Question about a verse from the Kitab-i-Iqan

Nov 2015
279
France
#1
Allah'u'Abha


In the Kitab-i-Iqan, paragraph 7, there is written, on the subject of Noah :
"He several times promised victory to His companions and fixed the hour thereof. But when the hour struck, the divine promise was not fulfilled. This caused a few among the small number of His followers to turn away from Him, and to this testify the records of the best known books."

In the Quran and Torah, there is not written that the promise was unfulfilled and that his disciples left Noah. So, what does "the records of the best known books" mean ?

EDIT : Second question from the same passage :

Finally, as stated in books and traditions, there remained with Him only forty or seventy-two of His followers.

What are these books ?

Thank you.
 
Last edited:
Jul 2018
62
Tarshish, bound for Nineveh
#2
Allah'u'Abha


In the Kitab-i-Iqan, paragraph 7, there is written, on the subject of Noah :
"He several times promised victory to His companions and fixed the hour thereof. But when the hour struck, the divine promise was not fulfilled. This caused a few among the small number of His followers to turn away from Him, and to this testify the records of the best known books."

In the Quran and Torah, there is not written that the promise was unfulfilled and that his disciples left Noah. So, what does "the records of the best known books" mean ?

EDIT : Second question from the same passage :

Finally, as stated in books and traditions, there remained with Him only forty or seventy-two of His followers.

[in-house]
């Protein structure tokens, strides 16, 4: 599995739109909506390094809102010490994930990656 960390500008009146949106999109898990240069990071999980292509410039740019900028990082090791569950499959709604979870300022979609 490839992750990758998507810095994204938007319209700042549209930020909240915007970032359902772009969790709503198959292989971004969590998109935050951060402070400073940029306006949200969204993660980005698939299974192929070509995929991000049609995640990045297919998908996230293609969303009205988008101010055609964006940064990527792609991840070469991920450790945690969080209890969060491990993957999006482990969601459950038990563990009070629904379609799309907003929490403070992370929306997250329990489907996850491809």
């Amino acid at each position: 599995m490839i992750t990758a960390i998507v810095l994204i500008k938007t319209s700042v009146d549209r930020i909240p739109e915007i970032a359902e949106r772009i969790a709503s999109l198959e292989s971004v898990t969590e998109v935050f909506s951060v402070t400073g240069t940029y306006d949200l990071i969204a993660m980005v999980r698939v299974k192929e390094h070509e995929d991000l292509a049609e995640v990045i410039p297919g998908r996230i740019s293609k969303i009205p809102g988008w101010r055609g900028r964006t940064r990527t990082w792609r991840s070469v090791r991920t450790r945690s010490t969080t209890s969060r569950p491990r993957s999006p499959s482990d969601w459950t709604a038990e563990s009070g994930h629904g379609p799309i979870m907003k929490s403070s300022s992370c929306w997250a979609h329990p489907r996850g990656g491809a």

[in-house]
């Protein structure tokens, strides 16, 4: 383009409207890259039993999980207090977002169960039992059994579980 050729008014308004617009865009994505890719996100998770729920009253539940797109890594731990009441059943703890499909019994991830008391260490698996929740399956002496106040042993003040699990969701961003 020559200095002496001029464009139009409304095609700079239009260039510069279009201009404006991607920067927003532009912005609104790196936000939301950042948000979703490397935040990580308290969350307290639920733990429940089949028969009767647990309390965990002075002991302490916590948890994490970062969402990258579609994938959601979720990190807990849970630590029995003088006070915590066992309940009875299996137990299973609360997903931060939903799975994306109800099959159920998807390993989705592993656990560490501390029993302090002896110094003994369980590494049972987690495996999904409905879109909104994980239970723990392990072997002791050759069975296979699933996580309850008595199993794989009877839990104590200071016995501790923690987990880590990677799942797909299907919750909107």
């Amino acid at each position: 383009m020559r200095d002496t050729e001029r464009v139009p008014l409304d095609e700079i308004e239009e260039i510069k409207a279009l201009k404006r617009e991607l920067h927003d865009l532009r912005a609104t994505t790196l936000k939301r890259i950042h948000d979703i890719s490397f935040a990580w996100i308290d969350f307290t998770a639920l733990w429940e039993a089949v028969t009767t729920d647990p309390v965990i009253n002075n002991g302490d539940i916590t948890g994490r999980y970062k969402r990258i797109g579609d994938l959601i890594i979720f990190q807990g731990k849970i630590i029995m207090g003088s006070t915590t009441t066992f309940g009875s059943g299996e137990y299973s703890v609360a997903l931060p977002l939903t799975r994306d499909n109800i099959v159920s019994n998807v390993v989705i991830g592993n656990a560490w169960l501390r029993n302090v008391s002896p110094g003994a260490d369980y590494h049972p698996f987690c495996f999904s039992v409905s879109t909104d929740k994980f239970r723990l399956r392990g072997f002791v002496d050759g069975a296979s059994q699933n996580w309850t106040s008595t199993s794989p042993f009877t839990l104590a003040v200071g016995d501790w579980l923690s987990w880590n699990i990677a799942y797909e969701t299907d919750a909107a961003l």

What are these books ?

Thank you.
I do not know for sure, but it seems to me, based on your quote, that it means hadith and tafsir. Your second quote of "books and traditions (hadith)" clue me in that the first part "best known books" is also "(best known) books (and hadith)."

Its important to keep in mind that the collections of tafisr and hadith are vast and that they do trend and change over time as far as which are most known and popular. Many of the best known works of Baha'u'llah's time have since become obscure or little known. It doesn't really matter, in my opinion. I do not believe that Baha'u'llah is attempting to divulge little known historical facts about the life and ministry of Noah. Why would he? Rather, in my opinion, he is using the popular stories and beliefs in use by the people of his time to relate with them and teach them something new and enlighten them to his cause.

Cheers
 

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